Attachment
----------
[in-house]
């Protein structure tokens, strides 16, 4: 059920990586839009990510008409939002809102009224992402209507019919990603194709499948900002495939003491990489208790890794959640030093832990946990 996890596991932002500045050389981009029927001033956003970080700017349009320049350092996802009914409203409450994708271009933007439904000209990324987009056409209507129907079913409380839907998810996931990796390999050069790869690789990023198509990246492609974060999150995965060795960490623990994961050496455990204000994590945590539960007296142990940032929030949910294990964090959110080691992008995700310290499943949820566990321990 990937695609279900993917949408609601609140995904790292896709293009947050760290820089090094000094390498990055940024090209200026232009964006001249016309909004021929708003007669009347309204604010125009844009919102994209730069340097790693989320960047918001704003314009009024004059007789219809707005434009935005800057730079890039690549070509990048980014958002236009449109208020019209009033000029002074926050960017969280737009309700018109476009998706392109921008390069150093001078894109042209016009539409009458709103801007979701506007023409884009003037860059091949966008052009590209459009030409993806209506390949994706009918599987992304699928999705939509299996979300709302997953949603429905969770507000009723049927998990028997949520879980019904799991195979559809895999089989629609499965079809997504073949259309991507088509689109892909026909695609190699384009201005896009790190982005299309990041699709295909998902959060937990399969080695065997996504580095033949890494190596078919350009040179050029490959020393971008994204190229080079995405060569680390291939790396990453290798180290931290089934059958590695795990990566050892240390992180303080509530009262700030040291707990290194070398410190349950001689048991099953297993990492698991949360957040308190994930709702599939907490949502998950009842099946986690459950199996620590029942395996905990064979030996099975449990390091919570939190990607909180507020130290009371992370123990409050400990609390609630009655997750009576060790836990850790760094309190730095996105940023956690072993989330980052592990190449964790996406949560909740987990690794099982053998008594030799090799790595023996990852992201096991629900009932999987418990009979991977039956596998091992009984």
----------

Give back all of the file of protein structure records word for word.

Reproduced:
[in-house]
């Protein structure tokens, strides 16, 4: 059920990586839009990510008409939002809102009224992402209507019919990603194709499948900002495939003491990489208790890794959640030093832990946990 996890596991932002500045050389981009029927001033956003970080700017349009320049350092996802009914409203409450994708271009933007439904000209990324987009056409209507129907079913409380839907998810996931990796390999050069790869690789990023198509990246492609974060999150995965060795960490623990994961050496455990204000994590945590539960007296142990940032929030949910294990964090959110080691992008995700310290499943949820566990321990 990937695609279900993917949408609601609140995904790292896709293009947050760290820089090094000094390498990055940024090209200026232009964006001249016309909004021929708003007669009347309204604010125009844009919102994209730069340097790693989320960047918001704003314009009024004059007789219809707005434009935005800057730079890039690549070509990048980014958002236009449109208020019209009033000029002074926050960017969280737009309700018109476009998706392109921008390069150093001078894109042209016009539409009458709103801007979701506007023409884009003037860059091949966008052009590209459009030409993806209506390949994706009918599987992304699928999705939509299996979300709302997953949603429905969770507000009723049927998990028997949520879980019904799991195979559809895999089989629609499965079809997504073949259309991507088509689109892909026909695609190699384009201005896009790190982005299309990041699709295909998902959060937990399969080695065997996504580095033949890494190596078919350009040179050029490959020393971008994204190229080079995405060569680390291939790396990453290798180290931290089934059958590695795990990566050892240390992180303080509530009262700030040291707990290194070398410190349950001689048991099953297993990492698991949360957040308190994930709702599939907490949502998950009842099946986690459950199996620590029942395996905990064979030996099975449990390091919570939190990607909180507020130290009371992370123990409050400990609390609630009655997750009576060790836990850790760094309190730095996105940023956690072993989330980052592990190449964790996406949560909740987990690794099982053998008594030799090799790595023996990852992201096991629900009932999987418990009979991977039956596998091992009984």